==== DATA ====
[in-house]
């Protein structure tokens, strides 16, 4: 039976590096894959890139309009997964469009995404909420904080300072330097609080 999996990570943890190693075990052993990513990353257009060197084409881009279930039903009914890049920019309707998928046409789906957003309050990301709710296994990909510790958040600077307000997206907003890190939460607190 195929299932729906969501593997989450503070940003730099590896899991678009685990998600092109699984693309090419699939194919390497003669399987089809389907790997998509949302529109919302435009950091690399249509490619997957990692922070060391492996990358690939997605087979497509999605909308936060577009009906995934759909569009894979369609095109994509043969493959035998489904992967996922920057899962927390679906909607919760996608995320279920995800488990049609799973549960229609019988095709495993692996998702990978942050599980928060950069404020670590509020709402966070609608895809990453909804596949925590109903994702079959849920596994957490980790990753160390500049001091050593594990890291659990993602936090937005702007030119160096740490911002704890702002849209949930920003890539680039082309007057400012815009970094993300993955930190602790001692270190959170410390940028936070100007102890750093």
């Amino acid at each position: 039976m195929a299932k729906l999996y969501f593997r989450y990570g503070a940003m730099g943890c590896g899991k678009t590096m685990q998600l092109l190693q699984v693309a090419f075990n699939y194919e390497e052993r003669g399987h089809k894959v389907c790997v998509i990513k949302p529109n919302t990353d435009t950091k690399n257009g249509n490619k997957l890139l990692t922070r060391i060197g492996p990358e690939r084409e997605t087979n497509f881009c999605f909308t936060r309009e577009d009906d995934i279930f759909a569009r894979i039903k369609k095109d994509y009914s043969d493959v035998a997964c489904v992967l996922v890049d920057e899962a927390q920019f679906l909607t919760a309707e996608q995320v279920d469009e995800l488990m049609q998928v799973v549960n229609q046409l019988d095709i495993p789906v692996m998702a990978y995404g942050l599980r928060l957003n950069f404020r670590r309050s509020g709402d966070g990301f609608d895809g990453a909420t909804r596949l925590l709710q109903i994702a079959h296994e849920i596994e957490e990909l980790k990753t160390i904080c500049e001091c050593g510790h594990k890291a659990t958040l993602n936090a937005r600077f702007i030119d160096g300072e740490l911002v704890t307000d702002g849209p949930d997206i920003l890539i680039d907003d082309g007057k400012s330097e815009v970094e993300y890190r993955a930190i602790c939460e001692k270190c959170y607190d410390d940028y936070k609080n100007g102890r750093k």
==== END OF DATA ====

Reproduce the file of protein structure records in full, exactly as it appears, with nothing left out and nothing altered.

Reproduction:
[in-house]
């Protein structure tokens, strides 16, 4: 039976590096894959890139309009997964469009995404909420904080300072330097609080 999996990570943890190693075990052993990513990353257009060197084409881009279930039903009914890049920019309707998928046409789906957003309050990301709710296994990909510790958040600077307000997206907003890190939460607190 195929299932729906969501593997989450503070940003730099590896899991678009685990998600092109699984693309090419699939194919390497003669399987089809389907790997998509949302529109919302435009950091690399249509490619997957990692922070060391492996990358690939997605087979497509999605909308936060577009009906995934759909569009894979369609095109994509043969493959035998489904992967996922920057899962927390679906909607919760996608995320279920995800488990049609799973549960229609019988095709495993692996998702990978942050599980928060950069404020670590509020709402966070609608895809990453909804596949925590109903994702079959849920596994957490980790990753160390500049001091050593594990890291659990993602936090937005702007030119160096740490911002704890702002849209949930920003890539680039082309007057400012815009970094993300993955930190602790001692270190959170410390940028936070100007102890750093």
């Amino acid at each position: 039976m195929a299932k729906l999996y969501f593997r989450y990570g503070a940003m730099g943890c590896g899991k678009t590096m685990q998600l092109l190693q699984v693309a090419f075990n699939y194919e390497e052993r003669g399987h089809k894959v389907c790997v998509i990513k949302p529109n919302t990353d435009t950091k690399n257009g249509n490619k997957l890139l990692t922070r060391i060197g492996p990358e690939r084409e997605t087979n497509f881009c999605f909308t936060r309009e577009d009906d995934i279930f759909a569009r894979i039903k369609k095109d994509y009914s043969d493959v035998a997964c489904v992967l996922v890049d920057e899962a927390q920019f679906l909607t919760a309707e996608q995320v279920d469009e995800l488990m049609q998928v799973v549960n229609q046409l019988d095709i495993p789906v692996m998702a990978y995404g942050l599980r928060l957003n950069f404020r670590r309050s509020g709402d966070g990301f609608d895809g990453a909420t909804r596949l925590l709710q109903i994702a079959h296994e849920i596994e957490e990909l980790k990753t160390i904080c500049e001091c050593g510790h594990k890291a659990t958040l993602n936090a937005r600077f702007i030119d160096g300072e740490l911002v704890t307000d702002g849209p949930d997206i920003l890539i680039d907003d082309g007057k400012s330097e815009v970094e993300y890190r993955a930190i602790c939460e001692k270190c959170y607190d410390d940028y936070k609080n100007g102890r750093k």